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Michael Brown’s death is a tragedy; So is the response in Ferguson

Written By | Nov 25, 2014

WASHINGTON, November 25, 2014 — Protests have erupted in Ferguson, in New York City, and in Oakland, California. In New York, some 2,000 people took to the streets of midtown Manhattan, marching down Broadway and through Times Square chanting, “Justice for Mike Brown.” The marchers, most of them young adults, spread over four blocks.

The protests in Ferguson have become violent and destructive. A Little Caesar’s, a locally owned store that provided local jobs, was completely burned; nothing is left. The people who worked there are now unemployed.

A Walgreens drug store, another source of local jobs, is being looted.

Rocks, bricks, bottles and tear gas canisters are flying across the streets of Ferguson. Police cruisers have been set ablaze. A law office has been burned. Reports of gunshots mean that eventually, someone will probably be fatally shot.

What are the people of Ferguson so violently protesting?

The St. Louis County grand jury declined to indict officer Darren Wilson, 28, for the August confrontation that killed 18-year-old Michael Brown. McCulloch said the jury of nine whites and three blacks met over 25 separate days.

Those jurors were the first  to hear, see, and read every last piece of evidence. What we do know is:

  • The grand jury met for 25 separate days;
  • They listened to 70 hours of testimony from about 60 witnesses;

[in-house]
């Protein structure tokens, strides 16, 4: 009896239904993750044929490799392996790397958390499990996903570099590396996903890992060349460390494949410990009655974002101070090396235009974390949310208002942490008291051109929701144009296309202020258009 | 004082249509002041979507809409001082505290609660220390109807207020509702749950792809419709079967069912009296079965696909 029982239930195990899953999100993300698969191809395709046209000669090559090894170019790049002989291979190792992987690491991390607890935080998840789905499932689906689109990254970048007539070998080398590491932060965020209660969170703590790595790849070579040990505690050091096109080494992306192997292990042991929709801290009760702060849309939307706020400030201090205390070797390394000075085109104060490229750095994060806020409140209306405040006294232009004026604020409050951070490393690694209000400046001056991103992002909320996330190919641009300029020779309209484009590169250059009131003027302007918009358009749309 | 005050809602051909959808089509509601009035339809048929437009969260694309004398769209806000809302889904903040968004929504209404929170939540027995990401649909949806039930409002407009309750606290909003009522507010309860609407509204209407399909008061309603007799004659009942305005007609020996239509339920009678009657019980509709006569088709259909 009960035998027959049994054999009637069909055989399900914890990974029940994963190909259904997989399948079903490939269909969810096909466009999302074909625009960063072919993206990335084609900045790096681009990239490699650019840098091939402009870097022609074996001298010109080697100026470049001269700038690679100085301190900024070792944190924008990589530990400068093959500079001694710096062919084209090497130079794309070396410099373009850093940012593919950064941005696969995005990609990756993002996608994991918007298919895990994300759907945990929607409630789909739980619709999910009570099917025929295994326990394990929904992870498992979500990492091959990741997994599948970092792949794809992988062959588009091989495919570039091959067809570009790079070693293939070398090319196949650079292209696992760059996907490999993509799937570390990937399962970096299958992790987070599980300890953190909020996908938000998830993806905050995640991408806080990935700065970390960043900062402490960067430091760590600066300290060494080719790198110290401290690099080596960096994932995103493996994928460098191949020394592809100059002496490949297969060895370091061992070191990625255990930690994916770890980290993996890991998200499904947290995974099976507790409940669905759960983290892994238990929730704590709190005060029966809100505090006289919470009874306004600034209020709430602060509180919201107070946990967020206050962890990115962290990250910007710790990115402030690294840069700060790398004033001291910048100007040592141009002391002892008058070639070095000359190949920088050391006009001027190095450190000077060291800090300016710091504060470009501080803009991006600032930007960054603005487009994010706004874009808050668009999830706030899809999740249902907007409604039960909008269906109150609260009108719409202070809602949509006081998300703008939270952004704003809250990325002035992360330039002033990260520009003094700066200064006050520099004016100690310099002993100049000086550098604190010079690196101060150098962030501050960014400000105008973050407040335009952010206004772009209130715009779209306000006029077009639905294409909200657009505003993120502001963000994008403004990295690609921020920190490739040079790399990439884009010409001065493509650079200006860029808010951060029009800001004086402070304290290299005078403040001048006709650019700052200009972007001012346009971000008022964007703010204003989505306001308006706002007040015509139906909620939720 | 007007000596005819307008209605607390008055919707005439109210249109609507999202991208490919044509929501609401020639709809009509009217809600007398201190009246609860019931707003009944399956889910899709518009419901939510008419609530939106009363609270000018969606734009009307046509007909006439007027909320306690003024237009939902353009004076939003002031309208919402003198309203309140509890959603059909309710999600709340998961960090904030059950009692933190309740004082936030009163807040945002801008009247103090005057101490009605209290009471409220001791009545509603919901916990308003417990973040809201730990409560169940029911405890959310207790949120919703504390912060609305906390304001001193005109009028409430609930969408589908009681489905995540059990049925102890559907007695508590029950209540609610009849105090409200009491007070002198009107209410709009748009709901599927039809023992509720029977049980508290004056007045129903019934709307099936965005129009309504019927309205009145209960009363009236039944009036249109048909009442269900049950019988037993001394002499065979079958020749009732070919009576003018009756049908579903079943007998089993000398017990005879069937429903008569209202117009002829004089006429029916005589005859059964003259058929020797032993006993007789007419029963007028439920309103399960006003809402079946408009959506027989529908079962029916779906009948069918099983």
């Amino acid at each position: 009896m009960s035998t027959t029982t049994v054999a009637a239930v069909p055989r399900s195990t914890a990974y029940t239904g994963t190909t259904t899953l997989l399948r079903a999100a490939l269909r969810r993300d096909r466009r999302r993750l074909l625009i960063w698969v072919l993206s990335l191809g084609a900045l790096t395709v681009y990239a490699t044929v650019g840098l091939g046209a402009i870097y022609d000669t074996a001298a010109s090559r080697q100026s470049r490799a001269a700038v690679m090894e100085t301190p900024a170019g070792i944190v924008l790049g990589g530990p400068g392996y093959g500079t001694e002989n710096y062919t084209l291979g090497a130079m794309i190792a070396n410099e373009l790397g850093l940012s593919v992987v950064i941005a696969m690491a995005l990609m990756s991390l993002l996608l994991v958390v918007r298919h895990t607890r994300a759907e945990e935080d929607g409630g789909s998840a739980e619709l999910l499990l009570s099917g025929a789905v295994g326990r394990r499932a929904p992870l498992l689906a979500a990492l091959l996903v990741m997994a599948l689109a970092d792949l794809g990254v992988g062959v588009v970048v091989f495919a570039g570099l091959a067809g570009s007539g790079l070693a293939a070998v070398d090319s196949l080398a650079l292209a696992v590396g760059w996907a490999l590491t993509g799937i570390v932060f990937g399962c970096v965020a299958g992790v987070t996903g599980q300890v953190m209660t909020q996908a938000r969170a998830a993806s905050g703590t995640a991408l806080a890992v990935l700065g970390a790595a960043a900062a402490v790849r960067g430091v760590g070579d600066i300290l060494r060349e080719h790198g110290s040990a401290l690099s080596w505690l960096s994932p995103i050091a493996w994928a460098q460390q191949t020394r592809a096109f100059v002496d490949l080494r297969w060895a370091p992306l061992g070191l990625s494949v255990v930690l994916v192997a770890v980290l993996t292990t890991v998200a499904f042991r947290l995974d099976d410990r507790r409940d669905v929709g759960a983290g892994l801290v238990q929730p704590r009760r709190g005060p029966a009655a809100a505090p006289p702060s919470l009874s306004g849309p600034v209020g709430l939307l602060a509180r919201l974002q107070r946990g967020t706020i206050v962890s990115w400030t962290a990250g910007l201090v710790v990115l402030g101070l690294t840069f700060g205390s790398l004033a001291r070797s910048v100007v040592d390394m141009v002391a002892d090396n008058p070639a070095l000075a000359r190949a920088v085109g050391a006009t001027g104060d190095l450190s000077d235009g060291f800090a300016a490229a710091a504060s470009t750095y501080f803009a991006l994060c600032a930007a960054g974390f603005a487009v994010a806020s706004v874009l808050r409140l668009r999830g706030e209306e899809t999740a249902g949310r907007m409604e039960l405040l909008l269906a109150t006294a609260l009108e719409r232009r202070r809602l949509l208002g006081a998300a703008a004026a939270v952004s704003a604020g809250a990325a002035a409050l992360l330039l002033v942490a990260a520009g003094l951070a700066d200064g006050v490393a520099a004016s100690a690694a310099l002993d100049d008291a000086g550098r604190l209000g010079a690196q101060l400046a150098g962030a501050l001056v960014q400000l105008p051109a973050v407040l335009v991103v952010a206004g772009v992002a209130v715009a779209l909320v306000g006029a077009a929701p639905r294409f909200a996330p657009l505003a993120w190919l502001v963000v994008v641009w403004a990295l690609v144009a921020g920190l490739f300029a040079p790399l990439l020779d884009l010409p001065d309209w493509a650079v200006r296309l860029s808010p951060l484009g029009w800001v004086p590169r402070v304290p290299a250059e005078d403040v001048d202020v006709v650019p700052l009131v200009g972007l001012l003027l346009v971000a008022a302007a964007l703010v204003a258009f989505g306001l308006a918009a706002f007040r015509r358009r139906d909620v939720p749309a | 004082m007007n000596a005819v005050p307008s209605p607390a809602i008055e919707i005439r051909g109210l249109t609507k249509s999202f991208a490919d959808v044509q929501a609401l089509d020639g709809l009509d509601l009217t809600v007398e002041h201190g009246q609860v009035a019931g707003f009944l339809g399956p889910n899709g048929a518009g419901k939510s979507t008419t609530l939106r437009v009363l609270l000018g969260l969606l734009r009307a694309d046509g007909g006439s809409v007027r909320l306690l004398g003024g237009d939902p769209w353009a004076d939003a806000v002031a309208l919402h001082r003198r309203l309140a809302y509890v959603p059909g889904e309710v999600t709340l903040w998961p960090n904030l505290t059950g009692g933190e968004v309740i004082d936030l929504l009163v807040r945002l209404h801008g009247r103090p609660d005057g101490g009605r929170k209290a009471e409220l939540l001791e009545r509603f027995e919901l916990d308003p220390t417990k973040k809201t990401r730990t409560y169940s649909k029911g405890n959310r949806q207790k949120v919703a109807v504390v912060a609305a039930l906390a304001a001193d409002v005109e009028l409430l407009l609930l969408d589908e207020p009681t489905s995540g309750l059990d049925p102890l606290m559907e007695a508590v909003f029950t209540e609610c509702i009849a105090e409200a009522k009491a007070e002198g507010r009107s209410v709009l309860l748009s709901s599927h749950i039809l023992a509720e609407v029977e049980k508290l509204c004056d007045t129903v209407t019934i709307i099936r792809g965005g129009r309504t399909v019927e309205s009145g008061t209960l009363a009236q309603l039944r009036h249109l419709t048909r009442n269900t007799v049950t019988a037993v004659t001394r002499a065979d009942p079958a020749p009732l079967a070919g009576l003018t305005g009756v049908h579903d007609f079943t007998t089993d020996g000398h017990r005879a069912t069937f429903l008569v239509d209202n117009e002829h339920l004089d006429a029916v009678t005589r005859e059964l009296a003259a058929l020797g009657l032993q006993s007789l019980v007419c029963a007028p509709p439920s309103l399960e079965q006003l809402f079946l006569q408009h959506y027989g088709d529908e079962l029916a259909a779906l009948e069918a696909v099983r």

• The jurors were presented with five indictment options, ranging from first-degree murder to involuntary manslaughter;
  • Three medical examiners testified;
  • Three autopsies returned consistent results;
  • Two shots were fired while Officer Wilson was in his police car;
  • Brown’s body lay 153 feet east of Wilson’s car;
  • There was less than 90 seconds between the first shot and the arrival of a second police car;
  • Audio of the final 10 shots was captured on video.

McCulloch says that many witnesses presented conflicting statements that were inconsistent with the physical evidence. On CNN, Van Jones blames the protestors’ violent response on McCulloch, saying his tone in announcing the decision was wrong.

The cry is for justice for Michael Brown. What about justice for Darren Wilson? Wilson was found to be acting in self defense, meaning that at first he thought he would be killed. Because of cries for justice for Michael Brown, he thought he would spend the rest of his life in jail for defending his own life.

What no one is saying is that the legal system worked. The enforcement of the law is based on juries of our peers. People. Everyday people without political agendas coming to a conclusion. The grand jury was comprised of peers of both Wilson and Brown. They did not enter the proceedings wanting to find one result over another.

The jurors who declined to indict Wilson must have reviewed extremely compelling evidence to not return any charge against him. And regardless of whether Wilson was a police officer, he should not be found guilty of a crime he did not commit.

Early reports of eyewitness testimony are that Brown was the aggressor; when the fatal shot was fired, he was rushing toward Wilson. The media, agitators, and witnesses all provided information that the grand jury sifted through. Prosecutor McCulloch says that the role of the grand jury is to separate fact from fiction.